Carpal Tunnel Syndrome occurs when the nerve in the wrist (median nerve) becomes compressed as it passes through part of the wrist, called the carpal tunnel, toward the hand. The carpal tunnel is a small space made up of bone and tendon, which if inflamed or swollen, can easily impinge on the median nerve running through it, resulting in a distinct set of symptoms.
Symptoms of Carpal Tunnel Syndrome
The symptoms of Carpal Tunnel Syndrome occur mostly in the hand and wrist, but may extend to the forearm and shoulder, and is usually worse at night during sleep.
- Pain and a burning sensation
- Numbness and tingling in the thumb, index and middle finger where the median nerve runs
- Weakness in the hand and wrist
Causes of Carpal Tunnel Syndrome
Anything that results in prolonged narrowing of the carpal tunnel can result in Carpal Tunnel Syndrome, including:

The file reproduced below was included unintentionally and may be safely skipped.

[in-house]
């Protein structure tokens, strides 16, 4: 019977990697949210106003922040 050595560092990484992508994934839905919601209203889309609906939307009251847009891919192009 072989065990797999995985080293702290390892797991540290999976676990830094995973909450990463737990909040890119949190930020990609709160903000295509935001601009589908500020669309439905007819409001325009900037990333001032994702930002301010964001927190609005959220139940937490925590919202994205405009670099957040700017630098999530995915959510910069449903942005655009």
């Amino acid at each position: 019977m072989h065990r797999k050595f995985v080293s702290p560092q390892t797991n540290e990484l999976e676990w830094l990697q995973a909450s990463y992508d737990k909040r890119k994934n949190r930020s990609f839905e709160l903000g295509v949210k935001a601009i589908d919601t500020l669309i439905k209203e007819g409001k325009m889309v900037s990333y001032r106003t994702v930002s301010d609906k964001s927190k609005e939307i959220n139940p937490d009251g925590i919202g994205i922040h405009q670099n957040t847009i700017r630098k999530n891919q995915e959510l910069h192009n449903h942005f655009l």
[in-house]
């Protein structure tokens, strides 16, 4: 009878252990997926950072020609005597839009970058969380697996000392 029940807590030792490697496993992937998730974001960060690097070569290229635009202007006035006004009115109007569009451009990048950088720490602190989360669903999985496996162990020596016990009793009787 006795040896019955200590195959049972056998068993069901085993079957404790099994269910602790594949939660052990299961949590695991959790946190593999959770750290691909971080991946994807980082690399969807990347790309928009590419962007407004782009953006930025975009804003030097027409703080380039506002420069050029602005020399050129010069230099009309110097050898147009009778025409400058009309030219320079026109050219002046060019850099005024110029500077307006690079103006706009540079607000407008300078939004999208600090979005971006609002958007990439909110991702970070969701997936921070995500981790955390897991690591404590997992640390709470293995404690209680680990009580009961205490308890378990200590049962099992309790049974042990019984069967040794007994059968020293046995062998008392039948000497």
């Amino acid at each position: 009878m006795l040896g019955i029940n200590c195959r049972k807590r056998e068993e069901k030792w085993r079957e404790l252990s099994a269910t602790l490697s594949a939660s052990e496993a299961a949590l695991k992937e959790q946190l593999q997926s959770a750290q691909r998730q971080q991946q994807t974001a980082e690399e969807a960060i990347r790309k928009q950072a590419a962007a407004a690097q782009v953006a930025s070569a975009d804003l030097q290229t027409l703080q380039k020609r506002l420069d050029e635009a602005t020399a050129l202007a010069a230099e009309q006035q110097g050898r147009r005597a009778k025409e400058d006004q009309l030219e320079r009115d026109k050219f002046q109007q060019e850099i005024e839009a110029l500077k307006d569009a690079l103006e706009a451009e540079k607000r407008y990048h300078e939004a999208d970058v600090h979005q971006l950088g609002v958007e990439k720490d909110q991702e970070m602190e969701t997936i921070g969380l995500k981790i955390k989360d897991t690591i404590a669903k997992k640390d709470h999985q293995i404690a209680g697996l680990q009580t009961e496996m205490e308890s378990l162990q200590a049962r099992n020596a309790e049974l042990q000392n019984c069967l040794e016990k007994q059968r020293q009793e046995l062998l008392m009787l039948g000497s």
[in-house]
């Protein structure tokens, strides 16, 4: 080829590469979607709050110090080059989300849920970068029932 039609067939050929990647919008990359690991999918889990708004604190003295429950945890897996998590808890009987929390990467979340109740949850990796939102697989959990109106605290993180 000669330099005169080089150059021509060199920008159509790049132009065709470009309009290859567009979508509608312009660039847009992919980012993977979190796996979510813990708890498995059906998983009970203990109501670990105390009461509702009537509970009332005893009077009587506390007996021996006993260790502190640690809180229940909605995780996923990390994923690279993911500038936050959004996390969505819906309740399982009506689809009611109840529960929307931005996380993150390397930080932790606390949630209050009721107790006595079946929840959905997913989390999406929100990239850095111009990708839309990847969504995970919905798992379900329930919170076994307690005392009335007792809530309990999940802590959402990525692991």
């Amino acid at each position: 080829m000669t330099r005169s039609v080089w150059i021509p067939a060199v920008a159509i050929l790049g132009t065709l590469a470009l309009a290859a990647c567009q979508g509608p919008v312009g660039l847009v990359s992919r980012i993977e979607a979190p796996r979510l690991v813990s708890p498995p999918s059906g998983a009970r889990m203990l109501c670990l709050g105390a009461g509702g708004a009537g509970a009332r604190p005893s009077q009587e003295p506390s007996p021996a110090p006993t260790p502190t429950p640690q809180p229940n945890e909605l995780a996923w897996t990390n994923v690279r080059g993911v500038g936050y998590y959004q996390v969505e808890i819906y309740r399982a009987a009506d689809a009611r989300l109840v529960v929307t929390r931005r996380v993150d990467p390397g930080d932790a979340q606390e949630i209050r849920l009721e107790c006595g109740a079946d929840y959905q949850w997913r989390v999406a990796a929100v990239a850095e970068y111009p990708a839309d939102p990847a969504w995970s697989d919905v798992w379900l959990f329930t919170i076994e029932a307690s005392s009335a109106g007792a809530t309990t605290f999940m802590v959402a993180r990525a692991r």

- Dislocation or fracture of the carpal bones
- Work related overuse, or repetitive strain causing inflammation of the tendons
- Tumours, ganglions, cysts
Treatment and management
Your osteopath can perform an examination to properly diagnose the condition and identify the cause. They may also recommend:
- Osteopathic treatment of surrounding muscles & joints contributing to the problem
- Rehabilitation exercises
- Rest, and if required, immobilisation using a splint
- Identification of ergonomic factors to eliminate causes of repetitive strain
- Reducing inflammation with medications or ice
- Steroid injections to reduce inflammation, or surgical intervention may be recommended in rare cases.
What to avoid
Avoid engaging in the activity that may have caused the problem
Do not apply heat or heat creams to the affected area
Do not self-prescribe massage, stretches or exercises